The 2018 American Christian Fiction Writers (ACFW) conference attracted more than 480 attendees to Nashville’s Gaylord Opryland Hotel from September 20-22, offering workshops on honing the craft of writing, opportunities to meet with agents, and more. Attendance was up from last year’s conference, according to the directors, and nearly 35% were first-time attendees.

The four-day conference, which kicked off with a keynote speech from bestselling author Debbie Macomber, is largely geared toward aspiring writers, but both independently and traditionally published authors also attended in strong numbers.

“It’s a place where things can happen,” said Cynthia Ruchti, professional relations liaison for ACFW. “It’s the beginning of a relationship, either between an author and editor or an author and an agent—and authors can understand just how far they have to go to get a contract.”

Publishers and agents also use the conference as a place to hold meetings, network, scout new talent, and see their authors. Raela Schoenherr, acquisition editor at Bethany House, said ACFW helps her “maintain a pulse on upcoming and potential projects and general industry happenings.”

Agent Steve Laube, who had 34 clients in attendance, said the conference “continues to be a leader in the fiction industry.”

Popular topics among attendees included the need for more diversity when it comes to both authors and characters in Christian fiction, women’s issues such as #MeToo, and questions over whether or not Amish fiction is dying. One librarian said that reader interest in Christian fiction remains, while publishers reported fewer authors in the category today.

Also noted during the conference, some houses are increasingly interested in past book sales for indie fiction authors. Tyndale and Revell each are publishing books by previously self-published authors this spring; Lulu’s Cafe by T.I. Lowe and We Hope for Better Things by Erin Bartels, respectively. But as Karen Watson, associate publisher, fiction, at Tyndale pointed out: “There are a lot of potholes moving from indie publishing to traditional.”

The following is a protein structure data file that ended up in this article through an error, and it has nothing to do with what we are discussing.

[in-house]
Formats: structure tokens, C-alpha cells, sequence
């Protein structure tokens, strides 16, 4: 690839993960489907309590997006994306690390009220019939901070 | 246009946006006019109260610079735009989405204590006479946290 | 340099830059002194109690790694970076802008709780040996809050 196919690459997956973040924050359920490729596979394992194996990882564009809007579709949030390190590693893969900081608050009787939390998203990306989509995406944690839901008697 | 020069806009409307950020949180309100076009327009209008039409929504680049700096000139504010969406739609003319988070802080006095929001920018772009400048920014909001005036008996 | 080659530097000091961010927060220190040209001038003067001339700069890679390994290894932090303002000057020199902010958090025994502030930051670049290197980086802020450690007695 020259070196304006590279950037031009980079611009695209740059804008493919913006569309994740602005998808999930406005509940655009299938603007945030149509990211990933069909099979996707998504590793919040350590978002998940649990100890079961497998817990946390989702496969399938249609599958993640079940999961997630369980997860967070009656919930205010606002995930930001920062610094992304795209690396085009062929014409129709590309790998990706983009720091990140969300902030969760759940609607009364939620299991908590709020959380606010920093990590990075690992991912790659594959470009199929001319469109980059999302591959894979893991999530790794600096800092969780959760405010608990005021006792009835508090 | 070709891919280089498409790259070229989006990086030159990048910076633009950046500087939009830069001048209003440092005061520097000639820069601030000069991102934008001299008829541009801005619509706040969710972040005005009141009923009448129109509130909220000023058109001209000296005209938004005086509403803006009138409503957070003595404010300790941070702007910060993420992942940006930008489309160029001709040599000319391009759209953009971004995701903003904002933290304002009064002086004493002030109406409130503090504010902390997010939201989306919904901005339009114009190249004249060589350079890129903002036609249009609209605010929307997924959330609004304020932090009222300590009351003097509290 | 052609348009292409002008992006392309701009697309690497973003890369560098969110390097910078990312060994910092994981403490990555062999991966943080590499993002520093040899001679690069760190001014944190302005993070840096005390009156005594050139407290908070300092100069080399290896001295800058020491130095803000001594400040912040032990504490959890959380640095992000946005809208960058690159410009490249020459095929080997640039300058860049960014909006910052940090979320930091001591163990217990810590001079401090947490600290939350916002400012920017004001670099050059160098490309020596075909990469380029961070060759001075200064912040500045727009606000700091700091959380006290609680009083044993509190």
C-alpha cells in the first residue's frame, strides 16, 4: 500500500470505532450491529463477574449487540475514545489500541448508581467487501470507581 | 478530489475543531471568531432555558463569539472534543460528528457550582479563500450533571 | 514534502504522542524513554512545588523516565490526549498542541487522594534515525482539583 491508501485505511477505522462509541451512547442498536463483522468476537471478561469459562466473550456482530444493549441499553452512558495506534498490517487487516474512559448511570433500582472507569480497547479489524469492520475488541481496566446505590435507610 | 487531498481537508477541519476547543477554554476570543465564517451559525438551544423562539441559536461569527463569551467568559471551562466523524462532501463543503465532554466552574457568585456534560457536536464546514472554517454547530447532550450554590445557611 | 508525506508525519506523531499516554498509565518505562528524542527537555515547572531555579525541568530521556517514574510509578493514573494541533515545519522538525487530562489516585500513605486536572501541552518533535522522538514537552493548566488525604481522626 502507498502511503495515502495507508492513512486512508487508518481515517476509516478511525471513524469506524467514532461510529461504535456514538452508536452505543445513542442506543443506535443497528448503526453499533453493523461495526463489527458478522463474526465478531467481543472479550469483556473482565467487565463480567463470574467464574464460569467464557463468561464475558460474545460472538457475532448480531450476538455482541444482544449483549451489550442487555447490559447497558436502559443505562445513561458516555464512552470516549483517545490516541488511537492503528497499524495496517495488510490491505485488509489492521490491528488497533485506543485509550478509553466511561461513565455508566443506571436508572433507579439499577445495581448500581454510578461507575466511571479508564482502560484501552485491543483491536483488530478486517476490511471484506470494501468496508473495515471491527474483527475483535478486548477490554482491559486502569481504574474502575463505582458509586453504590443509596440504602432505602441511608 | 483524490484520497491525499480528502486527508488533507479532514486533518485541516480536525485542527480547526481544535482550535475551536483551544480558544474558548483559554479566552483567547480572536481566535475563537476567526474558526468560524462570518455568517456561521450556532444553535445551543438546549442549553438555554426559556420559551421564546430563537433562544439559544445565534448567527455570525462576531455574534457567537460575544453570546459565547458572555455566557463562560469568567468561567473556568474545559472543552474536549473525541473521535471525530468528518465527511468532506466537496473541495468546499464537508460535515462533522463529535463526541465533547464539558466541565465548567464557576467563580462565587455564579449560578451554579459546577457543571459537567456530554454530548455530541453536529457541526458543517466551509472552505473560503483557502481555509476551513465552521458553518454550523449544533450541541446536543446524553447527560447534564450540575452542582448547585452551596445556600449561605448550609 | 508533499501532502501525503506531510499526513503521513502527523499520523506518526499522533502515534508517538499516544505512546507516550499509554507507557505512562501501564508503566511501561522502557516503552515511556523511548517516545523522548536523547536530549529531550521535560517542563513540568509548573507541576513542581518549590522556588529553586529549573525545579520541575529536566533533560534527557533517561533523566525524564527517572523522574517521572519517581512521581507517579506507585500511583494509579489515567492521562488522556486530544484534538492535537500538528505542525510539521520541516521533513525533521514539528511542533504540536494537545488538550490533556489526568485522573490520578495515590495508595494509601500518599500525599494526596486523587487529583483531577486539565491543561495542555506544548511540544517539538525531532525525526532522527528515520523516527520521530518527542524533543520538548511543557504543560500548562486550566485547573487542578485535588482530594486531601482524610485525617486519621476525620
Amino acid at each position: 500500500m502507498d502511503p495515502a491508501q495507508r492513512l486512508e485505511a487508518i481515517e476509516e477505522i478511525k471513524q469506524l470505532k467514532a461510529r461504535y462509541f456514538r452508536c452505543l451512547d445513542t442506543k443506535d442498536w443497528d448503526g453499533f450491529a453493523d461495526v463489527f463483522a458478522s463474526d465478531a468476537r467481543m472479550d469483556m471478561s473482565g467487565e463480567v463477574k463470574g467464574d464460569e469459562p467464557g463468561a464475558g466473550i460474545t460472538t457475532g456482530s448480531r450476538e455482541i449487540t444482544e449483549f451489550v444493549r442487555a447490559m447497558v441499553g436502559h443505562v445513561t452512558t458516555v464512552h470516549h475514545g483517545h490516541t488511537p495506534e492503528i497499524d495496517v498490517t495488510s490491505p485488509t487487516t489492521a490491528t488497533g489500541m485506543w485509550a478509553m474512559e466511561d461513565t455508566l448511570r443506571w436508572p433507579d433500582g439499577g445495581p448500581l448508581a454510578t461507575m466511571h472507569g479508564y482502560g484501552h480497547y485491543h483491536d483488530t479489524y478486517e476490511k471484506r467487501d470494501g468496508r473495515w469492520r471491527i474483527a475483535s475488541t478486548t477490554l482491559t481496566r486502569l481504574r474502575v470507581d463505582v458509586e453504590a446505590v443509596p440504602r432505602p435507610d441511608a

“It’s great to have a built-in audience, but to these authors, it seems things happen at a glacial speed, [and] there is a lack of control,” she said.

Sessions at ACFW 2018 included Writing a Series Your Readers Will Love, Emerging Trends (in which this writer served as panelist), Engaging the Culture Through Fiction, Business for Indies, and How Not to Lose Hope.

“Ever since the advent of the internet, everyone believes they can write,” said Cynthia Ruchti. “There is training here, through various workshops and critique groups, and it is the tipping point for authors to decide if this a hobby or a career, and to become more efficient—giving editors and agents fewer reasons to say no.”

New to the conference this year was the milestones celebration dinner, which honored bestselling authors as well as those who have published 25+, 50+, and 100+ books. And the culmination of the conference, the ACFW Awards Gala, recognized industry professionals as well as books published in 2017 with Carol Awards. This year’s winners included author Liz Curtis Higgs, who won the Lifetime Achievement Award, Jim Hart of the Hartline Literary Agency (Agent of the Year), and Revell’s Andrea Doering (Editor of the Year).

“One of the highlights of the ACFW conference is the awards gala where the writers gave full-throated support for each winner,” said Janet Grant, founder and president of Books Such Literary Management. “That spirit of cheering each other on showcases the camaraderie the conference engenders.”

For the full list of winners, click here. ACFW 2019 is taking place in San Antonio, Tex. from Sept. 26-29.